But they are standing firm, saying this is the classic 'non-disclosed pre-existing condition'. Now, while I expect that eventually this pre-existing condition stuff will be worked out, BUPA says the 'non-disclosed' part gets them off the hook entirely. They will NEVER cover it.

So, really, there's not a lot of incentive for me to stay with BUPA.

I am in the process of looking at other insurance companies, and waiting to see what the US government eventually spits up...but in the meantime I have looked into getting the second knee replaced out of the USA. And paying for it myself.

The knee replaced, in Houston, cost almost $ 50k. I wish I could go back there, but hey, fifty thousand is fifty thousand...

same operation in India....$ 6.5K

Same operation in Mexico, several options there, about $ 13-14K

In Costa Rica, $ 11.5K.

And since I only live a few miles away from Cuba, could slip in and out easily enough and I ain't got no beef with no cubans etc... I figured what the heck and I checked there, too. In Cuba, it would be about $ 14K, same as Mexico, but they use French made knees. All the others use USA made knees. And since I would have to break the law to by a knee in Cuba...I kinda struck it off the list. Mexico and Costa Rica are more competitive, and legal, anyhow.

So, for me, the obvious choice if I am going to pay for this myself would be Central America. India is way cheaper, but by the time you buy a couple business class seats ( you don't wanna fly coach for long stretches with a newly replaced knee, DVT risks) you might as well stay in the Americas.

Any other ex-pats out there have health insurance plans they like? BUPA pays 100% after the deductible, and it costs the two of us about $ 5,800. a year for the insurance. Both in our 50's.
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Old 07-01-2010, 08:24   #69
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Please DON'T think that I'm suggesting that anyone of us CFers are obese, but:

Obesity may effect knee replacement success | AORN Journal | Find Articles at BNET

http://www.jbjs.org.uk/cgi/content/a...t/88-B/10/1269

http://www.telegraph.co.uk/health/he...rch-shows.html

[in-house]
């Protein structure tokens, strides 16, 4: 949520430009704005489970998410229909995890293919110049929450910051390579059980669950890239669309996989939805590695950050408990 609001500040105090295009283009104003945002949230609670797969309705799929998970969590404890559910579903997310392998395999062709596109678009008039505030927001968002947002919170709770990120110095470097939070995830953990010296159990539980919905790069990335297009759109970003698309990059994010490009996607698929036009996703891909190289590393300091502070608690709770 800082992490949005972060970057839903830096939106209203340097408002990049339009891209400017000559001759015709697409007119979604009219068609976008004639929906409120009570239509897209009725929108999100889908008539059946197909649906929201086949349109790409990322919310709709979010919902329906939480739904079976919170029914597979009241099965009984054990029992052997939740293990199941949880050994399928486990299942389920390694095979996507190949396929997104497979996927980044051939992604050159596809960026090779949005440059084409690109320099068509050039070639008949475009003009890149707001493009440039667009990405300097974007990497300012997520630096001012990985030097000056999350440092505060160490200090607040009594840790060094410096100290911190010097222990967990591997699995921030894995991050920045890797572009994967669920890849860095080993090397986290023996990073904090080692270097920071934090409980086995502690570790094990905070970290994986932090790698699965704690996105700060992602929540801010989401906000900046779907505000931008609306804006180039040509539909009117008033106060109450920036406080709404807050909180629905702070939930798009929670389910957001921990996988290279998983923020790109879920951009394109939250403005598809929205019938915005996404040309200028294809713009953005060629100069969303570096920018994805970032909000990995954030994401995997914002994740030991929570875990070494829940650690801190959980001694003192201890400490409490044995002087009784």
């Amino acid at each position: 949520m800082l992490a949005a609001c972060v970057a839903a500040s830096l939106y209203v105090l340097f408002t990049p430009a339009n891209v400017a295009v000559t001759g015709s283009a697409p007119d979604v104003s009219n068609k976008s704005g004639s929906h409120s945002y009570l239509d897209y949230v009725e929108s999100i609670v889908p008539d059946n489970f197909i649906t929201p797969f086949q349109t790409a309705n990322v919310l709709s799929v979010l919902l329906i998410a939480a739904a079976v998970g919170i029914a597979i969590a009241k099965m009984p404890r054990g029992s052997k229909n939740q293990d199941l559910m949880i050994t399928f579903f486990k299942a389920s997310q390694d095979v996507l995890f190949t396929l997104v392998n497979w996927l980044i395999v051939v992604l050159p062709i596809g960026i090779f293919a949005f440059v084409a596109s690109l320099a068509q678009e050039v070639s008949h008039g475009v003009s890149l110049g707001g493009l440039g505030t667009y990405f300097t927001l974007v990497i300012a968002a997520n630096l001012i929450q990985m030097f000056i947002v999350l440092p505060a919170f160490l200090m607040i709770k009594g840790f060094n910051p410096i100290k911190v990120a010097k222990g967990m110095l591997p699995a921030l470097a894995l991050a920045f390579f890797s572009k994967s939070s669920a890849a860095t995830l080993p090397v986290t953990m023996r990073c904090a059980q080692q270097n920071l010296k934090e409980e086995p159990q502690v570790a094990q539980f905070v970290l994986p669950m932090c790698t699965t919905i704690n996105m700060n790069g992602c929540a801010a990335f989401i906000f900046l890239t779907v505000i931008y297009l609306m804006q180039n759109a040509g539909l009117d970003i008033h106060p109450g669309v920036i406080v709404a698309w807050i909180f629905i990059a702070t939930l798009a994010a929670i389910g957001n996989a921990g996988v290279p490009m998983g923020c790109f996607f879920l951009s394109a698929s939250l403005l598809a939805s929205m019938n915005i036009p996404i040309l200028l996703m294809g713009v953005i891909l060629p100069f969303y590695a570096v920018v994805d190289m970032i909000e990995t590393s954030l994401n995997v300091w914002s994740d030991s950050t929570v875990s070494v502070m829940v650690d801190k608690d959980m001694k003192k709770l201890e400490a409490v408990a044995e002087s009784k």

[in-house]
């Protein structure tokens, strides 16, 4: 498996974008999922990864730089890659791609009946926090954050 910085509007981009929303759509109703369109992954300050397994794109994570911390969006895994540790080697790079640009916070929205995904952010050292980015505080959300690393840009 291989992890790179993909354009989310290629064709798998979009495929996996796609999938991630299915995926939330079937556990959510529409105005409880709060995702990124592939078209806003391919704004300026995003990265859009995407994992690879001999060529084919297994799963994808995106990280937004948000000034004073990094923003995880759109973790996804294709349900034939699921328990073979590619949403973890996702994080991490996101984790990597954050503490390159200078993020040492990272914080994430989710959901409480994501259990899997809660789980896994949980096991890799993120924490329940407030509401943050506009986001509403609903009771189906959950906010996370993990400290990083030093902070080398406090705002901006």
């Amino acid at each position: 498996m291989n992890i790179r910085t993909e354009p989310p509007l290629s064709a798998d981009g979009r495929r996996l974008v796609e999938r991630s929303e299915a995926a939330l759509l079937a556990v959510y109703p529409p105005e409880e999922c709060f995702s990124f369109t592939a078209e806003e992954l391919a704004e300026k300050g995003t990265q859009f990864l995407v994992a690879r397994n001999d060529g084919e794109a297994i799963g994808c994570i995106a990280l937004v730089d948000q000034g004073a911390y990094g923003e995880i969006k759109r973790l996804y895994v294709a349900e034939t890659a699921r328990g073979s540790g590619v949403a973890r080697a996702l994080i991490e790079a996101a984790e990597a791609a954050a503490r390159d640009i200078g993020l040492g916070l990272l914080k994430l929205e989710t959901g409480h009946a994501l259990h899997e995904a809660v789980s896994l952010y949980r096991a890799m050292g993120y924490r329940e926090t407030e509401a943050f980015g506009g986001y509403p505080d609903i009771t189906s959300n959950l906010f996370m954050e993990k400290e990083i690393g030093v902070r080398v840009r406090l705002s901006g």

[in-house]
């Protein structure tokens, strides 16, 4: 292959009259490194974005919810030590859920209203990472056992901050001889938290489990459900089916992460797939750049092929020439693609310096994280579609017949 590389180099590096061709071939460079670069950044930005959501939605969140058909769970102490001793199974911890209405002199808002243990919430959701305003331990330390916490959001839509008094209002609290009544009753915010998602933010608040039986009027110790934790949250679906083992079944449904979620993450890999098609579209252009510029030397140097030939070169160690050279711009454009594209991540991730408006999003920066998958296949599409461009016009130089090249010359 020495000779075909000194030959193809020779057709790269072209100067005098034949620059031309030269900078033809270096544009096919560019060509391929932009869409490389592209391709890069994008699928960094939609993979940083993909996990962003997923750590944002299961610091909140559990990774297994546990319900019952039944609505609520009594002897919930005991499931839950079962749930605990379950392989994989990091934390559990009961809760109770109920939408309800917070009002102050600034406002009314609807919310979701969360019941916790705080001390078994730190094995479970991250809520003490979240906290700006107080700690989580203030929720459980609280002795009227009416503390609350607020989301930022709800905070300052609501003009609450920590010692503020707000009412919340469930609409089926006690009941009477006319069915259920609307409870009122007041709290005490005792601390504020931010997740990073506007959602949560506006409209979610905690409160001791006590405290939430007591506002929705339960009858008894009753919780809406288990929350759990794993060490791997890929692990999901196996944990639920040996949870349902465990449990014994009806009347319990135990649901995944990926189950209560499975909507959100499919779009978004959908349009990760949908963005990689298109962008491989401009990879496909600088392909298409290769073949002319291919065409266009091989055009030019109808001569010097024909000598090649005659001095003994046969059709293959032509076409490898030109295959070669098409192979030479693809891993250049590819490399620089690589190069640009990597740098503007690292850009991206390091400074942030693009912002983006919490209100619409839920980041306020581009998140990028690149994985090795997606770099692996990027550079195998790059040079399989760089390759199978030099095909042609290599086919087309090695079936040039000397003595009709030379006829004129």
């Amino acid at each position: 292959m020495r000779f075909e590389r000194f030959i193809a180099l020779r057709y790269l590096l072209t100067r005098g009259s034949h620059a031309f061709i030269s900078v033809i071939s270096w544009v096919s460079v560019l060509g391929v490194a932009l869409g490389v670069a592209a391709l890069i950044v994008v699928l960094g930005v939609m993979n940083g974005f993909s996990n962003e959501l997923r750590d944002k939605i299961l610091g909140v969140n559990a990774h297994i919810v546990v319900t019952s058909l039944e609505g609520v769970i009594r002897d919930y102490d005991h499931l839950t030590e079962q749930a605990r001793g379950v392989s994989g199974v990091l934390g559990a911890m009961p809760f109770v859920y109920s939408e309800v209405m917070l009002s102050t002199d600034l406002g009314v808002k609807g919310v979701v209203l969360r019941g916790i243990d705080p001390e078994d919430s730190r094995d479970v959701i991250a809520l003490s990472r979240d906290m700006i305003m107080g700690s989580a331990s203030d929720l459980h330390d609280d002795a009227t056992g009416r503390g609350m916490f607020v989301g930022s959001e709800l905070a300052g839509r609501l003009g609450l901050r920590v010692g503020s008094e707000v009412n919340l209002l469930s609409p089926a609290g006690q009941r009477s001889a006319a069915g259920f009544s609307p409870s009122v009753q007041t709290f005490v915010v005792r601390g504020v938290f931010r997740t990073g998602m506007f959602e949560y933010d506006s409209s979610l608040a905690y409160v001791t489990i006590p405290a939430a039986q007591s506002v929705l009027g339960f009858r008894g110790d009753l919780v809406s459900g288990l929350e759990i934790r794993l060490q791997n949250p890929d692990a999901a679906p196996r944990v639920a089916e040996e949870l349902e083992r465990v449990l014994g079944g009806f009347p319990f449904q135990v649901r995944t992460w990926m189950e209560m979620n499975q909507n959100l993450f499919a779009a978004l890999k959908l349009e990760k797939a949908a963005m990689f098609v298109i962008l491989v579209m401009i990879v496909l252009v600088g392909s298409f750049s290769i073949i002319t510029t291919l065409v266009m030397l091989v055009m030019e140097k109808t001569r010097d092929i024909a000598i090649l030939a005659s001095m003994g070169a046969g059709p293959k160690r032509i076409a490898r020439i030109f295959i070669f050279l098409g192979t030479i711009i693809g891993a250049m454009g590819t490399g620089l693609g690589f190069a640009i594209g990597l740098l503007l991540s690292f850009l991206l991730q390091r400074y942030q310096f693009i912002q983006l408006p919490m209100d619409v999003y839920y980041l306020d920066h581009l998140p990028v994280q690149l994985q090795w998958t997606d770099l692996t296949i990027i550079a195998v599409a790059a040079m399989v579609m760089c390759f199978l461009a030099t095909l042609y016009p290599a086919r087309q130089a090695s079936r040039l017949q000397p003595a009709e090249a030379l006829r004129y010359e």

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Old 07-01-2010, 09:09   #70
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It's a catch 22, the more your knees bother you, the less active you get, and the less active you get the more weight you gain and the more muscle tone in the legs you lose, and the more weight you gain the more your knees bother you, and the less active you get....etc. a viscious cycle.

I had crept up to almost 260 lbs when I finally decided to get those rotten old leg bone beam ends sawed off and replaced with unobtainium. Since doing that the increase in my activity level is amazing. I could never have spent a week on a catamaran before the knee replacement. Well, not as an active participant, anyhow.

Now spending a week sailing all day every day is not a problem. And I still have one knee to go.

Since the knee replacement I have lost about 30 lbs without a lot of effort. And it continues to fall off. (the excess weight, I mean. Not the knee.)

I quit smoking a month before the surgery, too, and would have expected a gain from that. But the increase in physical activity more than makes up for it.

A side benefit is that I am a half inch taller with the new knee.
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Old 07-01-2010, 09:41   #71
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Originally Posted by Canibul View Post
It's a catch 22, the more your knees bother you, the less active you get, and the less active you get the more weight you gain and the more muscle tone in the legs you lose, and the more weight you gain the more your knees bother you, and the less active you get....etc. a viscious cycle...
I know exactly what you mean!

I've been sedentary for over a year, due to arterial occlusions, that prevented me from from walking mor than a couple of minutes at a time.